Avoiding parsing in JavaScript is also important for low latency video streaming applications, where minimizing the time taken to pass media content through to the media element's playback buffer is essential.

[HBBTV] section 9.3.2 describes a mapping between the emsg fields described above and the TextTrack and DataCue APIs. A TextTrack instance is created for each event stream signalled in the MPD document (as identified by the schemeIdUri and value), and the inBandMetadataTrackDispatchType TextTrack attribute contains the scheme_id_uri and value values. Because HbbTV devices include a native DASH client, parsing of the MPD document and creation of the TextTracks is done by the user agent, rather than by application JavaScript code.

5.2 TextTrackCues with unbounded duration

It is not currently possible to create a TextTrackCue that extends from a given start time to the end of a live media stream. If the stream duration is known, the content author can set the cue's endTime equal to the media duration. However, for live media streams, where the duration is unbounded, it would be useful to allow content authors to specify that the TextTrackCue duration is also unbounded, e.g., by allowing the endTime to be set to Infinity. This would be consistent with the media element's duration property, which can be Infinity for unbounded streams.

5.3 Synchronized rendering of web resources

In browsers, non media web rendering is handled through repaint operations at a rate that generally matches the display refresh rate (e.g., 60 times per second), following the user's wall clock. A web application can schedule actions and render web content at specific points on the user's wall clock, notably through, setTimeout(), setInterval(), and requestAnimationFrame().

In most cases, media rendering follows a different path, be it because it gets handled by a dedicated background process or by dedicated hardware circuitry. As a result, progress along the media timeline may follow a clock different from the user's wall clock. [HTML] recommends that the media clock approximate the user's wall clock but does not require it to match the user's wall clock.

To synchronize rendering of web content to a video with frame accuracy, a web application needs:

The following sub-sections discusses mechanisms currently available to web applications to track progress on the media timeline and render content at frame boundaries.

5.3.1 Using cues to track progress on the media timeline

Cues (e.g., TextTrackCue and VTTCue) are units of time-sensitive data on a media timeline [HTML]. The time marches on steps in [HTML] control the firing of cue DOM events during media playback. Time marches on is specified to run "when the current playback position of a media element changes" but how often this should happen is unspecified. In practice it has been found that the timing varies between browser implementations, in some cases with a delay up to 250 milliseconds (which corresponds to the lowest rate at which timeupdate events are expected to be fired).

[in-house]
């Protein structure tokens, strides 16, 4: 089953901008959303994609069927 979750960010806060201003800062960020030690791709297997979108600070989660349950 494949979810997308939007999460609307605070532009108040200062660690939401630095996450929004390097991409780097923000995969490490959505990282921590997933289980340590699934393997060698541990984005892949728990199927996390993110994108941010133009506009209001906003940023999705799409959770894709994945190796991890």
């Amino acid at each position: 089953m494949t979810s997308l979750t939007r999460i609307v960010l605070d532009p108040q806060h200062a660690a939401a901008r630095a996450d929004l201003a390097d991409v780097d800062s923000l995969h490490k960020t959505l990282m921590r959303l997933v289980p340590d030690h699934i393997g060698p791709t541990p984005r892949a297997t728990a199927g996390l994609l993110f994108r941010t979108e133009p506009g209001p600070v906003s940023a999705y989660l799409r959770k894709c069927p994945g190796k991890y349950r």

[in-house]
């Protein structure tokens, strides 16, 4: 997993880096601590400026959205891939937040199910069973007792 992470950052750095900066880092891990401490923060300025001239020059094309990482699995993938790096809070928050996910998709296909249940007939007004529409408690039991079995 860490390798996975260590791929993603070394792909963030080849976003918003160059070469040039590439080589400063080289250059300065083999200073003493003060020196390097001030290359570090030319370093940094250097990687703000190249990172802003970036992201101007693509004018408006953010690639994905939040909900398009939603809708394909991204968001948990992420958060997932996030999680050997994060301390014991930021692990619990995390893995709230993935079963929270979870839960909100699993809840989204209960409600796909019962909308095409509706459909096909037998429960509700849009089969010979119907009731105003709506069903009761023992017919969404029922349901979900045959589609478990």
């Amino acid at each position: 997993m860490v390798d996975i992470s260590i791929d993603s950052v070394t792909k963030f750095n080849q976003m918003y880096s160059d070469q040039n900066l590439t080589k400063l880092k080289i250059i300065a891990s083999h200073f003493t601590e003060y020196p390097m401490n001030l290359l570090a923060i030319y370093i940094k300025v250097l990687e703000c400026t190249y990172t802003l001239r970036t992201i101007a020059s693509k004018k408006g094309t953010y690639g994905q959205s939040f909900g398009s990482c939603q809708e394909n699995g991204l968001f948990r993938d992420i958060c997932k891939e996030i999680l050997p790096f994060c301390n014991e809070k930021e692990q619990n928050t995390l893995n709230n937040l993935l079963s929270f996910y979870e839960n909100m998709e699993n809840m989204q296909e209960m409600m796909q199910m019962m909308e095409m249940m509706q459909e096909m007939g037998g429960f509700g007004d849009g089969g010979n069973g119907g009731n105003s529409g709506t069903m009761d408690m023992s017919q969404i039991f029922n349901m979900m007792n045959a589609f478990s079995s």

There are two methods a web application can use to handle cues:

  • Add an oncuechange handler function to the TextTrack and inspect the track's activeCues list. Because activeCues contains the list of cues that are active at the time that time marches on is run, it is possible for cues to be missed by a web application using this method, where cues appear on the media timeline between successive executions of time marches on during media playback. This may occur if the cues have short duration, or by a long-running event handler function.
  • Add onenter and onexit handler functions to each cue. The time marches on steps guarantee that enter and exit events will be fired for all cues, including those that appear on the media timeline between successive executions of time marches on during media playback. The timing accuracy of these events varies between browser implementations, as the firing of the events is controlled by the rate of execution of time marches on.

An issue with handling of text track and data cue events in HbbTV was reported in 2013. HbbTV requires the user agent to implement an MPEG-DASH client, and so applications must use the first of the above methods for cue handling, which means that applications can miss cues as described above. A similar issue has been filed against the HTML specification.

5.3.2 Using timeupdate events from the media element